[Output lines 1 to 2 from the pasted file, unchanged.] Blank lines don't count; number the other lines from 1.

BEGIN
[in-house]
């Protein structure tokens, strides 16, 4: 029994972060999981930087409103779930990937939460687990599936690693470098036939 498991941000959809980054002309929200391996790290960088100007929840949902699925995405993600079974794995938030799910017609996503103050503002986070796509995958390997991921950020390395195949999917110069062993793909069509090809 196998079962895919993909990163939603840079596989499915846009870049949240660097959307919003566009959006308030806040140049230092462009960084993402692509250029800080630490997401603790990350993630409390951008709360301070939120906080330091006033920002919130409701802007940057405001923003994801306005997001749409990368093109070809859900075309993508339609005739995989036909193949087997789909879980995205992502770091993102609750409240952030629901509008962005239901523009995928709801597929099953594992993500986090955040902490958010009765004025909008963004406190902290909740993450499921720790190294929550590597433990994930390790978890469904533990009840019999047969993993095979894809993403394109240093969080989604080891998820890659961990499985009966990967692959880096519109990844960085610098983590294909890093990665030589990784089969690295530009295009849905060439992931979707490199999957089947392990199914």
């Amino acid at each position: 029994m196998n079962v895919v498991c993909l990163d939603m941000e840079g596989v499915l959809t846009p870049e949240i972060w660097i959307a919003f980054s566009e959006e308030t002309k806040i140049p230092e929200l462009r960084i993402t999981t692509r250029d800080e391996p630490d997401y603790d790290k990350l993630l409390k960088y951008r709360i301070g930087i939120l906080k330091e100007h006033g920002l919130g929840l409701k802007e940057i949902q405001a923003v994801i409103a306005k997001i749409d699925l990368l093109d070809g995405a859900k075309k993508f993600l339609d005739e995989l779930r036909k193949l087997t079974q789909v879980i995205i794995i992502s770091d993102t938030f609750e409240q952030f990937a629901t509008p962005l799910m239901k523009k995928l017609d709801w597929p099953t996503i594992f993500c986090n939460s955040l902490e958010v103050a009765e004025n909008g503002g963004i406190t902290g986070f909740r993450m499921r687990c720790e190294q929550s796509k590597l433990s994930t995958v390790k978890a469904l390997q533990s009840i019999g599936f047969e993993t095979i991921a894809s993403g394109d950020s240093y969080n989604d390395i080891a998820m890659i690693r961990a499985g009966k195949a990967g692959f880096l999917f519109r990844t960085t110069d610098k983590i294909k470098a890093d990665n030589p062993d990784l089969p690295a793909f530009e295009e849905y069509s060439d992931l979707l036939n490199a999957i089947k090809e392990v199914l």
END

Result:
[in-house]
């Protein structure tokens, strides 16, 4: 029994972060999981930087409103779930990937939460687990599936690693470098036939 498991941000959809980054002309929200391996790290960088100007929840949902699925995405993600079974794995938030799910017609996503103050503002986070796509995958390997991921950020390395195949999917110069062993793909069509090809 196998079962895919993909990163939603840079596989499915846009870049949240660097959307919003566009959006308030806040140049230092462009960084993402692509250029800080630490997401603790990350993630409390951008709360301070939120906080330091006033920002919130409701802007940057405001923003994801306005997001749409990368093109070809859900075309993508339609005739995989036909193949087997789909879980995205992502770091993102609750409240952030629901509008962005239901523009995928709801597929099953594992993500986090955040902490958010009765004025909008963004406190902290909740993450499921720790190294929550590597433990994930390790978890469904533990009840019999047969993993095979894809993403394109240093969080989604080891998820890659961990499985009966990967692959880096519109990844960085610098983590294909890093990665030589990784089969690295530009295009849905060439992931979707490199999957089947392990199914």